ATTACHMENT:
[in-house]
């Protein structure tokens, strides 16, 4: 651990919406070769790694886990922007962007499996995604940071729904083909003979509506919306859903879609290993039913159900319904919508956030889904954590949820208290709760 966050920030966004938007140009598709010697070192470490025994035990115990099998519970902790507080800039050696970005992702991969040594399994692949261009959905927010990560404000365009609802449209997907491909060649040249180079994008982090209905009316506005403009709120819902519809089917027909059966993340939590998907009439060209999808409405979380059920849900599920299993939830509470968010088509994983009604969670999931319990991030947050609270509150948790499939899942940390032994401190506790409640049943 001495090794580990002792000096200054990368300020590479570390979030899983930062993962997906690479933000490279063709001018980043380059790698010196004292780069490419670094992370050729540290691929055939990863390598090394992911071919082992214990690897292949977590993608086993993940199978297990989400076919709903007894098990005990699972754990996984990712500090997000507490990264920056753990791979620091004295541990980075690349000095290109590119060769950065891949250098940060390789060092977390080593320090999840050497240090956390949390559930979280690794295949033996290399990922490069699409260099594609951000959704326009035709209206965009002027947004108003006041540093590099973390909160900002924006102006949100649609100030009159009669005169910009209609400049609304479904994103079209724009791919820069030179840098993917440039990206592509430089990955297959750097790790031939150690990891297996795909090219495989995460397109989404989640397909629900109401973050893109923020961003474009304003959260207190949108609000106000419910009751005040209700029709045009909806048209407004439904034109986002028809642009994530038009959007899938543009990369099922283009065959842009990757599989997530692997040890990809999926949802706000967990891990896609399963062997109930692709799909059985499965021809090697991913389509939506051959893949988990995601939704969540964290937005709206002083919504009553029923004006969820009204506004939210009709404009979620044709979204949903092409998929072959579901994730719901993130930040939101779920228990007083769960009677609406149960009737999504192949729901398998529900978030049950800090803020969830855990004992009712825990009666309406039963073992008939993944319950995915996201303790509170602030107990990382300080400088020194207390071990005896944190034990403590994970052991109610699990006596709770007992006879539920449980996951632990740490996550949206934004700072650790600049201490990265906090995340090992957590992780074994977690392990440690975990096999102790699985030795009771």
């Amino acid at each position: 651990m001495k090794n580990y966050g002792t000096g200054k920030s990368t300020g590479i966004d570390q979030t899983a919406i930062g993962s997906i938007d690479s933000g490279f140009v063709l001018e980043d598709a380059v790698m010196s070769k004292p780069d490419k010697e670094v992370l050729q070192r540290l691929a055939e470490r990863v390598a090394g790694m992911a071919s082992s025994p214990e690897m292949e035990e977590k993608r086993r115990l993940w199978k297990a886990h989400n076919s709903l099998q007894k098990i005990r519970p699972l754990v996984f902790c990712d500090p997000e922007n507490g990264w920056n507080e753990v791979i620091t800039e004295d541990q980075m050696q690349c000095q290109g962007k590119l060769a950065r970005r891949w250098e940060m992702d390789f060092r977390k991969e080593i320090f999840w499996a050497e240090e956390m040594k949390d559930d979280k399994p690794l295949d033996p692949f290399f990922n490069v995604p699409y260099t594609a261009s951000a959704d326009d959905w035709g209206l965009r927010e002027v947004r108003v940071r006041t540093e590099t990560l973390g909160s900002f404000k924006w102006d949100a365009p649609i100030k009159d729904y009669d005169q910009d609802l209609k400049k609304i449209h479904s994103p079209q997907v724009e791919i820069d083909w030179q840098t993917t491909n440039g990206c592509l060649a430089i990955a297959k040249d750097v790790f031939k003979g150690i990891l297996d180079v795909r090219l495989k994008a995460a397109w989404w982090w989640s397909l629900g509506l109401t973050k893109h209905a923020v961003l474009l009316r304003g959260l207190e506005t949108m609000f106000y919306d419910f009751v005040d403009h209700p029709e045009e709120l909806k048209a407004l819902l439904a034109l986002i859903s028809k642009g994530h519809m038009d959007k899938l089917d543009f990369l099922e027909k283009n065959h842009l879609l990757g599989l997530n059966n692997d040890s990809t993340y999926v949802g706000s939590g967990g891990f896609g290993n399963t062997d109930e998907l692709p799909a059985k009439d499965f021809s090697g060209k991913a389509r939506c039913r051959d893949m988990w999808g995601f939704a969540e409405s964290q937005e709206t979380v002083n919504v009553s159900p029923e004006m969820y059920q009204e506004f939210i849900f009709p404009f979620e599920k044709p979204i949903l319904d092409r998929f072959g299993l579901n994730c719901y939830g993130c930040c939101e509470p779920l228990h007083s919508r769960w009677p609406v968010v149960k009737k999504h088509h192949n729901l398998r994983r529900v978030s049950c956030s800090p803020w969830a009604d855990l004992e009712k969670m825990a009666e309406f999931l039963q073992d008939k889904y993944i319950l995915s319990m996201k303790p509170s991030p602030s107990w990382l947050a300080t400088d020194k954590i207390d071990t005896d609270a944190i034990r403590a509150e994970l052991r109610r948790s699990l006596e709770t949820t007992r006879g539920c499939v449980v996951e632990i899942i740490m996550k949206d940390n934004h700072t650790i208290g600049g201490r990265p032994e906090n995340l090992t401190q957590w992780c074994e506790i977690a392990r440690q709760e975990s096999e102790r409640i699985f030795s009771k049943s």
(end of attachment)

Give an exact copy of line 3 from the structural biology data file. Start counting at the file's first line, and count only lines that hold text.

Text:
């Amino acid at each position: 651990m001495k090794n580990y966050g002792t000096g200054k920030s990368t300020g590479i966004d570390q979030t899983a919406i930062g993962s997906i938007d690479s933000g490279f140009v063709l001018e980043d598709a380059v790698m010196s070769k004292p780069d490419k010697e670094v992370l050729q070192r540290l691929a055939e470490r990863v390598a090394g790694m992911a071919s082992s025994p214990e690897m292949e035990e977590k993608r086993r115990l993940w199978k297990a886990h989400n076919s709903l099998q007894k098990i005990r519970p699972l754990v996984f902790c990712d500090p997000e922007n507490g990264w920056n507080e753990v791979i620091t800039e004295d541990q980075m050696q690349c000095q290109g962007k590119l060769a950065r970005r891949w250098e940060m992702d390789f060092r977390k991969e080593i320090f999840w499996a050497e240090e956390m040594k949390d559930d979280k399994p690794l295949d033996p692949f290399f990922n490069v995604p699409y260099t594609a261009s951000a959704d326009d959905w035709g209206l965009r927010e002027v947004r108003v940071r006041t540093e590099t990560l973390g909160s900002f404000k924006w102006d949100a365009p649609i100030k009159d729904y009669d005169q910009d609802l209609k400049k609304i449209h479904s994103p079209q997907v724009e791919i820069d083909w030179q840098t993917t491909n440039g990206c592509l060649a430089i990955a297959k040249d750097v790790f031939k003979g150690i990891l297996d180079v795909r090219l495989k994008a995460a397109w989404w982090w989640s397909l629900g509506l109401t973050k893109h209905a923020v961003l474009l009316r304003g959260l207190e506005t949108m609000f106000y919306d419910f009751v005040d403009h209700p029709e045009e709120l909806k048209a407004l819902l439904a034109l986002i859903s028809k642009g994530h519809m038009d959007k899938l089917d543009f990369l099922e027909k283009n065959h842009l879609l990757g599989l997530n059966n692997d040890s990809t993340y999926v949802g706000s939590g967990g891990f896609g290993n399963t062997d109930e998907l692709p799909a059985k009439d499965f021809s090697g060209k991913a389509r939506c039913r051959d893949m988990w999808g995601f939704a969540e409405s964290q937005e709206t979380v002083n919504v009553s159900p029923e004006m969820y059920q009204e506004f939210i849900f009709p404009f979620e599920k044709p979204i949903l319904d092409r998929f072959g299993l579901n994730c719901y939830g993130c930040c939101e509470p779920l228990h007083s919508r769960w009677p609406v968010v149960k009737k999504h088509h192949n729901l398998r994983r529900v978030s049950c956030s800090p803020w969830a009604d855990l004992e009712k969670m825990a009666e309406f999931l039963q073992d008939k889904y993944i319950l995915s319990m996201k303790p509170s991030p602030s107990w990382l947050a300080t400088d020194k954590i207390d071990t005896d609270a944190i034990r403590a509150e994970l052991r109610r948790s699990l006596e709770t949820t007992r006879g539920c499939v449980v996951e632990i899942i740490m996550k949206d940390n934004h700072t650790i208290g600049g201490r990265p032994e906090n995340l090992t401190q957590w992780c074994e506790i977690a392990r440690q709760e975990s096999e102790r409640i699985f030795s009771k049943s």